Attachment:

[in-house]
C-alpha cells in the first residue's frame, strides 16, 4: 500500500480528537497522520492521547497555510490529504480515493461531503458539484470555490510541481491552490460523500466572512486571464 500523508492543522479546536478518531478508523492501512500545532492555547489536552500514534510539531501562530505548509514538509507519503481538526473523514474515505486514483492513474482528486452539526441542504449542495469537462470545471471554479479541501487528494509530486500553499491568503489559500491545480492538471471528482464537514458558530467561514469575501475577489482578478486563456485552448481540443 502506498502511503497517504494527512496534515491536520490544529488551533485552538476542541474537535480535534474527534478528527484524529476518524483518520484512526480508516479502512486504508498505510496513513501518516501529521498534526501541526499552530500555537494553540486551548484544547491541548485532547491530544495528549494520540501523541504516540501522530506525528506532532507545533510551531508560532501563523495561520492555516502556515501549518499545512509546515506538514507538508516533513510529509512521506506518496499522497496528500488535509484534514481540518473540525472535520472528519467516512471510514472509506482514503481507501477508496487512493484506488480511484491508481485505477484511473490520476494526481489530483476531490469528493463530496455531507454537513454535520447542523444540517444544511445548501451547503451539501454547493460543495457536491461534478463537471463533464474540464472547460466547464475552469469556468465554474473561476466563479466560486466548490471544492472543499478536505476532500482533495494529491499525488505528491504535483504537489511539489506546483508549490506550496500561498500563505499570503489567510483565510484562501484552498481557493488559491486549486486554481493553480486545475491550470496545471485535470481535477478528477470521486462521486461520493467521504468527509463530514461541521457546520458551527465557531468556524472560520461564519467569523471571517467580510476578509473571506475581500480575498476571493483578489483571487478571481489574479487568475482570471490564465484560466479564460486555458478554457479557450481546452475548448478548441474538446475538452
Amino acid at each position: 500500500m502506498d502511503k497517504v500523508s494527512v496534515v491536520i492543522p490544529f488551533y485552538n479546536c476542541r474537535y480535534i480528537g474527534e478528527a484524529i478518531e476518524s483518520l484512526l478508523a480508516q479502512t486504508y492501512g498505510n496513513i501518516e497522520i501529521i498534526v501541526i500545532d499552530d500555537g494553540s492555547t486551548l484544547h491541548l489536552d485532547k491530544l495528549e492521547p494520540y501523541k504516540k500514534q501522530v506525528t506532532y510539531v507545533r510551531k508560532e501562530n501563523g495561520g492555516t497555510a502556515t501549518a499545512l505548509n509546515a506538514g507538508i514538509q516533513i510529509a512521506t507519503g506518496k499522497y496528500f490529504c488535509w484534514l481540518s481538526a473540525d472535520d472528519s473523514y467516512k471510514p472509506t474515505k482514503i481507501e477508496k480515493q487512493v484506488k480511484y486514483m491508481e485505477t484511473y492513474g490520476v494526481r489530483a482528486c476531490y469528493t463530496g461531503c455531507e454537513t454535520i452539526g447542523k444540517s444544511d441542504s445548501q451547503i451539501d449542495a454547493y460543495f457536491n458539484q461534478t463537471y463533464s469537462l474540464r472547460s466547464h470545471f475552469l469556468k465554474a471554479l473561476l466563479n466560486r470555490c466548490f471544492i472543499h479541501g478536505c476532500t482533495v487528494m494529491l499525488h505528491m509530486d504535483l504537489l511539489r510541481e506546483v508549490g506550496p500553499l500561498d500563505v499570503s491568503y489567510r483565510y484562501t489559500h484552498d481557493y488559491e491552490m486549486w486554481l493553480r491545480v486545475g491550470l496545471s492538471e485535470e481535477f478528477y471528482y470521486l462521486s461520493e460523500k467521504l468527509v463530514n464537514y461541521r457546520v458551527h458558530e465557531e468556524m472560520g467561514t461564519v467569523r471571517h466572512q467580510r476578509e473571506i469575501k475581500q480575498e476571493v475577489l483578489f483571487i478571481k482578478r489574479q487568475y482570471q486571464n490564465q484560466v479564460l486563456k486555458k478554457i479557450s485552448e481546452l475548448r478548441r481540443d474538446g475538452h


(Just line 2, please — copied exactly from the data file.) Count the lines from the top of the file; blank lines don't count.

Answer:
C-alpha cells in the first residue's frame, strides 16, 4: 500500500480528537497522520492521547497555510490529504480515493461531503458539484470555490510541481491552490460523500466572512486571464 500523508492543522479546536478518531478508523492501512500545532492555547489536552500514534510539531501562530505548509514538509507519503481538526473523514474515505486514483492513474482528486452539526441542504449542495469537462470545471471554479479541501487528494509530486500553499491568503489559500491545480492538471471528482464537514458558530467561514469575501475577489482578478486563456485552448481540443 502506498502511503497517504494527512496534515491536520490544529488551533485552538476542541474537535480535534474527534478528527484524529476518524483518520484512526480508516479502512486504508498505510496513513501518516501529521498534526501541526499552530500555537494553540486551548484544547491541548485532547491530544495528549494520540501523541504516540501522530506525528506532532507545533510551531508560532501563523495561520492555516502556515501549518499545512509546515506538514507538508516533513510529509512521506506518496499522497496528500488535509484534514481540518473540525472535520472528519467516512471510514472509506482514503481507501477508496487512493484506488480511484491508481485505477484511473490520476494526481489530483476531490469528493463530496455531507454537513454535520447542523444540517444544511445548501451547503451539501454547493460543495457536491461534478463537471463533464474540464472547460466547464475552469469556468465554474473561476466563479466560486466548490471544492472543499478536505476532500482533495494529491499525488505528491504535483504537489511539489506546483508549490506550496500561498500563505499570503489567510483565510484562501484552498481557493488559491486549486486554481493553480486545475491550470496545471485535470481535477478528477470521486462521486461520493467521504468527509463530514461541521457546520458551527465557531468556524472560520461564519467569523471571517467580510476578509473571506475581500480575498476571493483578489483571487478571481489574479487568475482570471490564465484560466479564460486555458478554457479557450481546452475548448478548441474538446475538452